Best Practice Coral Restoration for the Great Barrier Reef
In this project, researchers are working with coral reef experts from around the world to provide advice on best practice coral restoration for the Great Barrier Reef (GBR). The project, which is funded by NESP, is led by Dr Ian McLeod in collaboration with Dr Adam Smith (Reef Ecologic).
Coral reefs are increasingly under threat from anthropogenic disturbances, and live coral cover has been declining around the globe for the past decades. Halting this trend will require a multi-faceted approach across several scales using a wide variety of responses.
Large-scale solutions like curbing climate change, improving water quality and reducing pollutants in oceans are critical for the persistence of coral reefs. However, these tend to be slow to implement and require large-scale commitment at the government level. This has led to a growing interest in direct interventions on coral reefs, in particular outside the scientific community.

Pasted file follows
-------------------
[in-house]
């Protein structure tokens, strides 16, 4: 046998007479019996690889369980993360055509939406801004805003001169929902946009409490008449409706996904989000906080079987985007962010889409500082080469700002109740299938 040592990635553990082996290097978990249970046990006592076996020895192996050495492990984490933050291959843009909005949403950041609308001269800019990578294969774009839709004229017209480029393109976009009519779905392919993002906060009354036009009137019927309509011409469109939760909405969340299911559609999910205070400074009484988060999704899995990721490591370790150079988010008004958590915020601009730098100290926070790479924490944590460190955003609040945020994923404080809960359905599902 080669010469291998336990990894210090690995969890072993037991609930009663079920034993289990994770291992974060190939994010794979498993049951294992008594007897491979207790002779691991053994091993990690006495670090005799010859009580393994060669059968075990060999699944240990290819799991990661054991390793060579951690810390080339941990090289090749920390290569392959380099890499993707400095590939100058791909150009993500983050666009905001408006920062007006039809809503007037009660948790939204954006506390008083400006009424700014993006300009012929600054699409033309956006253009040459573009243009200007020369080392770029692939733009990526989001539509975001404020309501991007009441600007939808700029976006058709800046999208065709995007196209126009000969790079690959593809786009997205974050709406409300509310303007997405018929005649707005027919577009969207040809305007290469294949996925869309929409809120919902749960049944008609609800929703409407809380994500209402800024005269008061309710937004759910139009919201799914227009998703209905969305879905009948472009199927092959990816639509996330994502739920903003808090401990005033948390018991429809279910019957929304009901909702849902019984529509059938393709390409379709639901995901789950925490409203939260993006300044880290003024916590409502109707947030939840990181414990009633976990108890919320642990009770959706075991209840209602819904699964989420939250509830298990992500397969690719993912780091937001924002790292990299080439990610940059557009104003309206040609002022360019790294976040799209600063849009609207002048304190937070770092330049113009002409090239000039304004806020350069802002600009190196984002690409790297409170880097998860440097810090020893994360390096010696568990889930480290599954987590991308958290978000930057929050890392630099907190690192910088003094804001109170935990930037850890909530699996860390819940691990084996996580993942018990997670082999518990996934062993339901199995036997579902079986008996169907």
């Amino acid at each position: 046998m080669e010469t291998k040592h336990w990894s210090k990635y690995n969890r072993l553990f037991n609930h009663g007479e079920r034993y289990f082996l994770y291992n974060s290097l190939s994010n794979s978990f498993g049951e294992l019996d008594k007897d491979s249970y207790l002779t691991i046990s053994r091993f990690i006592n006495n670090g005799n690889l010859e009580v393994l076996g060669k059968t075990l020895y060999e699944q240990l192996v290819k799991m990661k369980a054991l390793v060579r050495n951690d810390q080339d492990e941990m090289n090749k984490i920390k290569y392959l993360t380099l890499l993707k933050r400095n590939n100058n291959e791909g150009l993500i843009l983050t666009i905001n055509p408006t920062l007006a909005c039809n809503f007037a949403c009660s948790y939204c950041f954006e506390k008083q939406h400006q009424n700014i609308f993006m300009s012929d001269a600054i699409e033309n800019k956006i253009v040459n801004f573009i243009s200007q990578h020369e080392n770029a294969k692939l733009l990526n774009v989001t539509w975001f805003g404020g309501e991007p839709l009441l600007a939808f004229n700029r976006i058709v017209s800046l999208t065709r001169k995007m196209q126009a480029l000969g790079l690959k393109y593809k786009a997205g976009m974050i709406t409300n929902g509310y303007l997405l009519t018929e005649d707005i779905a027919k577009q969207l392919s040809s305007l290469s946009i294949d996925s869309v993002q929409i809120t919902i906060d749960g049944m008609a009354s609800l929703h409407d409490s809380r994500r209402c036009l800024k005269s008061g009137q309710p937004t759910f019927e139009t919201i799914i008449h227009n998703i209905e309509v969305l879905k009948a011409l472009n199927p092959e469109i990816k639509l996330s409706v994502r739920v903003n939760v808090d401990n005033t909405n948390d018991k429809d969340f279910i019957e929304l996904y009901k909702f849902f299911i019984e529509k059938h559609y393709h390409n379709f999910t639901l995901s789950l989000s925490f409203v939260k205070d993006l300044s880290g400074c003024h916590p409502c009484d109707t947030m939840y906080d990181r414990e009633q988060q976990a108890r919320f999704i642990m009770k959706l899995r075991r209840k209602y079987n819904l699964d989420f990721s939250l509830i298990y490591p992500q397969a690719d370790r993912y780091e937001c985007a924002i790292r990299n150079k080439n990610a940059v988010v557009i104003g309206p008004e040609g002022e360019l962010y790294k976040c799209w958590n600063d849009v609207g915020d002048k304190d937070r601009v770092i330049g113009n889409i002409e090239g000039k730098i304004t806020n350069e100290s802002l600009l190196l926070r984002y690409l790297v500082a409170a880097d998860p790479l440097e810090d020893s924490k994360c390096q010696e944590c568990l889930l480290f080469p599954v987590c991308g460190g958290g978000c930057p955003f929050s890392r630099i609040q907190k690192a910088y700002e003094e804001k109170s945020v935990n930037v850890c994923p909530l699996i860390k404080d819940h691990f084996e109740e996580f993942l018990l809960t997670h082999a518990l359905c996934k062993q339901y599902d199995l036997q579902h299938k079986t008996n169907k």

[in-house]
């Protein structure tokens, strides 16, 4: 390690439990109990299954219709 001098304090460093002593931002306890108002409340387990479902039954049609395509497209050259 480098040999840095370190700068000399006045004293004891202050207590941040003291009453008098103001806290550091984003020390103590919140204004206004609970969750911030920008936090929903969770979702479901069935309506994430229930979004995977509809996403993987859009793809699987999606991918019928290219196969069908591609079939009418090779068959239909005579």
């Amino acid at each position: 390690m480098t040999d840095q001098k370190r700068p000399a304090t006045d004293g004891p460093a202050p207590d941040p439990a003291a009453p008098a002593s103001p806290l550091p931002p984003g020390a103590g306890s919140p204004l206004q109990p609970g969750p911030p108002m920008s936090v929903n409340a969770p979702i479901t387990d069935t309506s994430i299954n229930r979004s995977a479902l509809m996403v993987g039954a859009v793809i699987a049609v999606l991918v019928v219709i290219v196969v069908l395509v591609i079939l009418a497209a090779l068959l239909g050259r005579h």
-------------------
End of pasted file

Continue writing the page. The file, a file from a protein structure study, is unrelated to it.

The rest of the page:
Citizen scientists, tourism operators and NGO’s have implemented hundreds of small-scale coral restoration projects around the world’s coral reefs, often with very little financial backing or scientific support. This disconnect between the scientific community and coral restoration practitioners represents a lost opportunity for both groups.
In the first phase of the project, the team are compiling a review of coral restoration methods from around the world. This review encompasses the scientific literature, but also attempts to fill a critical knowledge gap by surveying restoration practitioners, and scouring the internet for descriptions of methods published in non-traditional channels. In the second phase of the project, we put this information through a filtering expert working group to discuss and categorise existing coral restoration methods and assess their suitability for local scale restoration on the Great Barrier Reef (GBR).
Ultimately the project aims to provide support for decision makers, coral reef managers and practitioners on best practice coral restoration methods.